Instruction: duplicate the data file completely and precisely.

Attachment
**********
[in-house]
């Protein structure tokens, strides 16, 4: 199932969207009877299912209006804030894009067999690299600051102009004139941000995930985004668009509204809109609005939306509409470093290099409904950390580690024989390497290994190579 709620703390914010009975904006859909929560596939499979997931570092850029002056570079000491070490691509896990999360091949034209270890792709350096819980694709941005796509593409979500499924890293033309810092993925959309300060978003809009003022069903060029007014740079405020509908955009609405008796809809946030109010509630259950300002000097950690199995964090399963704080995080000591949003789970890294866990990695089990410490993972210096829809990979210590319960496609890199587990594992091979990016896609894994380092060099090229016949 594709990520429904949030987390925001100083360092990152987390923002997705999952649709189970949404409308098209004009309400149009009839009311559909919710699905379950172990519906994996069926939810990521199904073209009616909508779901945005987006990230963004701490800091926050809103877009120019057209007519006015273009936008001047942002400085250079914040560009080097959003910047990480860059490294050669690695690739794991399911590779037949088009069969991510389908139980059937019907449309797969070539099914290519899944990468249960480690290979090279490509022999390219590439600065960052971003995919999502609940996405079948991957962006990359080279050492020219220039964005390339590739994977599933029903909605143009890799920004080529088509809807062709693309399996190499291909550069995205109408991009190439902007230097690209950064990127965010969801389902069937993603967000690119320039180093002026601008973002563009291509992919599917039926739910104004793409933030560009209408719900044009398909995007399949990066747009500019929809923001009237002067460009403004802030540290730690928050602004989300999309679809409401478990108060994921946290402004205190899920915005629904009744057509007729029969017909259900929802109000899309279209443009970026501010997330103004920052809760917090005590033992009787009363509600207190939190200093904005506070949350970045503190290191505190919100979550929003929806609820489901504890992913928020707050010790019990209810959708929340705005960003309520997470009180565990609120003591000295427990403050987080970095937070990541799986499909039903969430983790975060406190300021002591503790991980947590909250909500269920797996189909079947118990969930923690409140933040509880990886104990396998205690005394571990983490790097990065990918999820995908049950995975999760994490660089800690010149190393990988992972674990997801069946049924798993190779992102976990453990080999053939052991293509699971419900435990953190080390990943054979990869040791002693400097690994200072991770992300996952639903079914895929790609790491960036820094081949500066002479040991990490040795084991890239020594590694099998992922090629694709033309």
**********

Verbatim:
[in-house]
């Protein structure tokens, strides 16, 4: 199932969207009877299912209006804030894009067999690299600051102009004139941000995930985004668009509204809109609005939306509409470093290099409904950390580690024989390497290994190579 709620703390914010009975904006859909929560596939499979997931570092850029002056570079000491070490691509896990999360091949034209270890792709350096819980694709941005796509593409979500499924890293033309810092993925959309300060978003809009003022069903060029007014740079405020509908955009609405008796809809946030109010509630259950300002000097950690199995964090399963704080995080000591949003789970890294866990990695089990410490993972210096829809990979210590319960496609890199587990594992091979990016896609894994380092060099090229016949 594709990520429904949030987390925001100083360092990152987390923002997705999952649709189970949404409308098209004009309400149009009839009311559909919710699905379950172990519906994996069926939810990521199904073209009616909508779901945005987006990230963004701490800091926050809103877009120019057209007519006015273009936008001047942002400085250079914040560009080097959003910047990480860059490294050669690695690739794991399911590779037949088009069969991510389908139980059937019907449309797969070539099914290519899944990468249960480690290979090279490509022999390219590439600065960052971003995919999502609940996405079948991957962006990359080279050492020219220039964005390339590739994977599933029903909605143009890799920004080529088509809807062709693309399996190499291909550069995205109408991009190439902007230097690209950064990127965010969801389902069937993603967000690119320039180093002026601008973002563009291509992919599917039926739910104004793409933030560009209408719900044009398909995007399949990066747009500019929809923001009237002067460009403004802030540290730690928050602004989300999309679809409401478990108060994921946290402004205190899920915005629904009744057509007729029969017909259900929802109000899309279209443009970026501010997330103004920052809760917090005590033992009787009363509600207190939190200093904005506070949350970045503190290191505190919100979550929003929806609820489901504890992913928020707050010790019990209810959708929340705005960003309520997470009180565990609120003591000295427990403050987080970095937070990541799986499909039903969430983790975060406190300021002591503790991980947590909250909500269920797996189909079947118990969930923690409140933040509880990886104990396998205690005394571990983490790097990065990918999820995908049950995975999760994490660089800690010149190393990988992972674990997801069946049924798993190779992102976990453990080999053939052991293509699971419900435990953190080390990943054979990869040791002693400097690994200072991770992300996952639903079914895929790609790491960036820094081949500066002479040991990490040795084991890239020594590694099998992922090629694709033309």